Tuesday, July 17, 2012

Sepsis Death Needs Call to Action - Not Blaming

Terrible things happen every day. For example, on June 25, I wrote about how we were up to 33 drownings in the province of Quebec this year. As of this past weekend, we were at 45. It's a knee-jerk reaction to blame the parents or the people who were watching the children, but that doesn't bring the children back. We need to learn from the mistakes that happened and try to prevent further tragedies.

The same thing is happening, in my opinion, with the story about 12-year-old Rory Staunton, who died of sepsis after a cut on his arm became infected (NY Times report - Yahoo Shine report - NY Times OpEd).

What happened to Rory was a terrible, horrible tragedy. Did someone drop the ball? It sure seems so. But the finger pointing is leading to defensiveness and harsh words between people who blame the "evil" system and who they believe to be uncaring doctors, and doctors who are defending themselves saying that they can't know everything all the time - that sometimes, mistakes are made.

I know, I'm a nurse. I've made my share of errors as a nurse. Let me tell you, doctors and nurses, and other healthcare professionals, do not feel good when they make a mistake. Those mistakes often keep us awake at night and cause us great personal pain and distress. This is not anything like the pain a family or patient may feel, but people who work in the healthcare system are human - no more and no less than anyone else.

Blame doesn't get anyone anywhere. What we need to do to prevent another Rory or any of the others you will find here in the Faces of Sepsis from getting so ill, is to know what we are up against, to be knowledgeable about our own health. We need to push for action, for change.

Sepsis Alliance is a patient advocacy group in the United States and a founding member of the Global Sepsis Alliance. They have a call to action: Have all hospitals in the United States adopt Code Sepsis by year 2020. It wasn't all that long ago that hospitals began to adopt Code Blue, a protocol that kicks into action when someone has a cardiac arrest. Like Code Blue, Code Sepsis would be a protocol followed across the board, providing fluids and antibiotics within the first hour of the suspicion of sepsis. Code Blue has saved thousands of lives. Code Sepsis can too.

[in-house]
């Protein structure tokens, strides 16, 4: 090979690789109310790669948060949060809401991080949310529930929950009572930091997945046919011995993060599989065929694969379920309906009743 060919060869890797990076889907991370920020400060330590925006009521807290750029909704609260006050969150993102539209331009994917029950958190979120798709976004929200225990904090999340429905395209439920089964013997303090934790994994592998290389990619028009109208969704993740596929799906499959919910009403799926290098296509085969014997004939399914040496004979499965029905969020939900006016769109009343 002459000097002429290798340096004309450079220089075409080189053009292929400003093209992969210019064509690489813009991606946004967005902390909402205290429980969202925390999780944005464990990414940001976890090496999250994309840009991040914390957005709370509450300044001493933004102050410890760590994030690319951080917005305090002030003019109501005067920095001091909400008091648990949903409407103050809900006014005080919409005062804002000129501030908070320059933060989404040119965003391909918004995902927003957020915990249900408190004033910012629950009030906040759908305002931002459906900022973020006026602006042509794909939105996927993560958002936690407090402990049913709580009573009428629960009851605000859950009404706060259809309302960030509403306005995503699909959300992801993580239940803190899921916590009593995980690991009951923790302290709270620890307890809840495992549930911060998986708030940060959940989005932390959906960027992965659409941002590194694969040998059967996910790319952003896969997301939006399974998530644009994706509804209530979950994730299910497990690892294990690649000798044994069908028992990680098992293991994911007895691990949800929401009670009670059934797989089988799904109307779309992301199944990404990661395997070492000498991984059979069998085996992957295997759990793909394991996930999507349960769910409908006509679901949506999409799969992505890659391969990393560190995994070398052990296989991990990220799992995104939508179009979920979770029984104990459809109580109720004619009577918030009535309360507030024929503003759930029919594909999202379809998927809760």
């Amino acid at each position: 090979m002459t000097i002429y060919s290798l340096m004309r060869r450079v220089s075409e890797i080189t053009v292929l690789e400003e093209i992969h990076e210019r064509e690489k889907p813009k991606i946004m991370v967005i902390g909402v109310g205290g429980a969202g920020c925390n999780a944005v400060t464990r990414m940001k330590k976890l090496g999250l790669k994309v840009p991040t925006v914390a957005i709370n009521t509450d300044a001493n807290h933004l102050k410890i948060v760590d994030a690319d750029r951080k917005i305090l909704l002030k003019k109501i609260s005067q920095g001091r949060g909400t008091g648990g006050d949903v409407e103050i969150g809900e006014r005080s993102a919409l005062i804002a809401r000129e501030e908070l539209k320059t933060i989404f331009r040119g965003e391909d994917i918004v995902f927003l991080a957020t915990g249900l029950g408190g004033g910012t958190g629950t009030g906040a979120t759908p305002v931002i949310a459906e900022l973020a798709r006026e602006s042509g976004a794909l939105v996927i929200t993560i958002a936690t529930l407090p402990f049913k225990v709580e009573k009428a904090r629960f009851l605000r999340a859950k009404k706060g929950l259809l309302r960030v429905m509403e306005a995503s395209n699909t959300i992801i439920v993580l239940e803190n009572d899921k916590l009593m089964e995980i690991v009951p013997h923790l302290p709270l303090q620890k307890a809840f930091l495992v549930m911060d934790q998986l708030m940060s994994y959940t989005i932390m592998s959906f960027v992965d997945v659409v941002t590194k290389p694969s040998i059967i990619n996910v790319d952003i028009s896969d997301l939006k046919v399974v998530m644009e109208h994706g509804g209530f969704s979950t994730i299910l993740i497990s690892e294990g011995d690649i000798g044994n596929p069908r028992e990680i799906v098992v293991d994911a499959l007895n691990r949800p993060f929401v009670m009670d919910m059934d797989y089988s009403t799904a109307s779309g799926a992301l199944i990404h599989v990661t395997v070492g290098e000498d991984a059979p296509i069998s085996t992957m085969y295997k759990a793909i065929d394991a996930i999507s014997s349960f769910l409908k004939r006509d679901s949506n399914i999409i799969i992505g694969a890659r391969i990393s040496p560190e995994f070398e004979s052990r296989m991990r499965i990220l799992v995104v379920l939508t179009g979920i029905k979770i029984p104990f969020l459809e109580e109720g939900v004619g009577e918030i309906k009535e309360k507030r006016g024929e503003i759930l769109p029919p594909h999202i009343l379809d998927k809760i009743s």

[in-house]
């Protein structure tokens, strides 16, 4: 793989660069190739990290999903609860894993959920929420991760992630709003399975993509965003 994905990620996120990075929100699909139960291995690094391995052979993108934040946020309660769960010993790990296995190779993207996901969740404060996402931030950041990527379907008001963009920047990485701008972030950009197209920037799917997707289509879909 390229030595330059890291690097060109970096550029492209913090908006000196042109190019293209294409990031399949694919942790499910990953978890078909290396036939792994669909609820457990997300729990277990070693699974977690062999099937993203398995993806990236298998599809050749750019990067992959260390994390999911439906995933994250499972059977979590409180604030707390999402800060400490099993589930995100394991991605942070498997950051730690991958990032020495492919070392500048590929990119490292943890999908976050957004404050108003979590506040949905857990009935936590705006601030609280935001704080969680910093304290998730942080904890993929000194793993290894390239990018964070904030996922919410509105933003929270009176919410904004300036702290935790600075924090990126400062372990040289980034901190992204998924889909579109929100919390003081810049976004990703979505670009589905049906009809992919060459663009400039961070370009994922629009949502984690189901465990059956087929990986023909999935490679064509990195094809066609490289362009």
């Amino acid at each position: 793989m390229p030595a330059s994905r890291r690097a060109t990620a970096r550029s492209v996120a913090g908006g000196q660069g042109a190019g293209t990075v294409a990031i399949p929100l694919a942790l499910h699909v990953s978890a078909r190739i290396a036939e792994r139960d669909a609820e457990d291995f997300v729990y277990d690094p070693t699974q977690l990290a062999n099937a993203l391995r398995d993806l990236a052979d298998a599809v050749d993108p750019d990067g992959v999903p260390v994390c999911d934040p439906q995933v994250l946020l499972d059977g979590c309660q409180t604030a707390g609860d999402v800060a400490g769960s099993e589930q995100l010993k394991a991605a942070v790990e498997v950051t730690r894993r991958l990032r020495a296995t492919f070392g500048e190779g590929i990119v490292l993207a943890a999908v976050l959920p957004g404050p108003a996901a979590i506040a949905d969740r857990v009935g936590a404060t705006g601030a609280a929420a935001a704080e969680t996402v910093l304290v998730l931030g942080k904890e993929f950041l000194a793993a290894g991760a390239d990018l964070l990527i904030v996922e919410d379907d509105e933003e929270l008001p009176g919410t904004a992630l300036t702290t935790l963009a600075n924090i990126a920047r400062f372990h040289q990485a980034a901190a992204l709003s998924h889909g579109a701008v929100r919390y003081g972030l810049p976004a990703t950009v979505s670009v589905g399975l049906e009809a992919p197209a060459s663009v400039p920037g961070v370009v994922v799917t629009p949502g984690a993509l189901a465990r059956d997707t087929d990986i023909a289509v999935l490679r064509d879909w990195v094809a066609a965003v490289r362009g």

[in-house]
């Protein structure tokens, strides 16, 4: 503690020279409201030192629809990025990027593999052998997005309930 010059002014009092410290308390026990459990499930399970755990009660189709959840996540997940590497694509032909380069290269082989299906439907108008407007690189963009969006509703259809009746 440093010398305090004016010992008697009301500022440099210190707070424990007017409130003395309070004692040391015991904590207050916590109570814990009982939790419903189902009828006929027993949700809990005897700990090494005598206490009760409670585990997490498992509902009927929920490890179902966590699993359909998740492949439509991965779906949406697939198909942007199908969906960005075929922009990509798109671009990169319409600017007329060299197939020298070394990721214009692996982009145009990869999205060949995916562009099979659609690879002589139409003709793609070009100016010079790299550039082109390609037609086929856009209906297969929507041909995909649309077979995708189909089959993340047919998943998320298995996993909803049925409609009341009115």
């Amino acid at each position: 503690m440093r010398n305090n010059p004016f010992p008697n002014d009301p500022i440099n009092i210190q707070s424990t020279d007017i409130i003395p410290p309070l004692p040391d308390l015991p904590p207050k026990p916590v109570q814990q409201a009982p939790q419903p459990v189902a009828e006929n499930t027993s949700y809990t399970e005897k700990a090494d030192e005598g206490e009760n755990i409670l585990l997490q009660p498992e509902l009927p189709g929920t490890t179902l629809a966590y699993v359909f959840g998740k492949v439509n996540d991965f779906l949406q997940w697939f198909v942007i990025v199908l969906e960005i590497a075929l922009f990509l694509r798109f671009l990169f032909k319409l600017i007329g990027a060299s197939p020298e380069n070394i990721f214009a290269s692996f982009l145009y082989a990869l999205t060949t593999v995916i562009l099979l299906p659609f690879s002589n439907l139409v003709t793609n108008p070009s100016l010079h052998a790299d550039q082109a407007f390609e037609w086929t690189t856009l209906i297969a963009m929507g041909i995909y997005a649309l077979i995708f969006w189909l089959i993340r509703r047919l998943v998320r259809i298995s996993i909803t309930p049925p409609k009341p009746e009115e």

Push for sepsis awareness in your community. Push your government representatives to make sepsis awareness a priority. Push, push, push.

Blaming will not bring Rory Staunton back, but pushing for change, pushing for awareness - these will help prevent future tragedies like what has touched the Stauntons.

Late addition:

Please don't get me wrong. I understand blaming people, I understand there are often circumstances when a person's negligence or actions cause injuries or death and blame is a natural response. The point of this blog post is to try to explain how it would be a good thing for everyone - I think - for us to try to move past blame and work on action to prevent such injuries and deaths from happening to someone else. Working on action doesn't take away a person's culpability, but it moves things forward.

Monday, July 16, 2012

An Honour - a top 10 blog pick

It's always nice to be recognized for your work and I was very pleased to be chosen as one of 10 Canadian health and fitness bloggers that the people at She Knows Canada felt was worthy of highlighting and recommending to their readers.

Inspiration for Healthier Living; 10 Canadian health and fitness bloggers we love (I'm on the second page),  has some very interesting blogs written by people who could be your friend, your sibling, your neighbour. I feel I am in very good company.

When I write my posts, I try to pick topics that people are interested in, that they can identify with, and that need to be explained in a way that isn't too medical or clinical. It isn't always easy to find information like that on the Internet.

Some of my topics are perennial favourites and are visited at least a few times every day by people who find them through web searches. Other topics that I think will spark conversation don't. Who knows why some topics are more popular than others. I certainly never believed my post on broken hips would be my number one post - but it is.

I regularly get emails from people who want me to link to their for-profit blogs. I always say no. I want my blog to stay independent and free of any outside influences. I do take the occasional guest post, but only after ensuring that A) the person knows what he or she is talking about, and B) the topic falls into what I am trying to do: provide helpful information without trying to sell anything.

So, thank you to She Knows Canada for the recognition and thank you to those who come to my blog to read and to learn.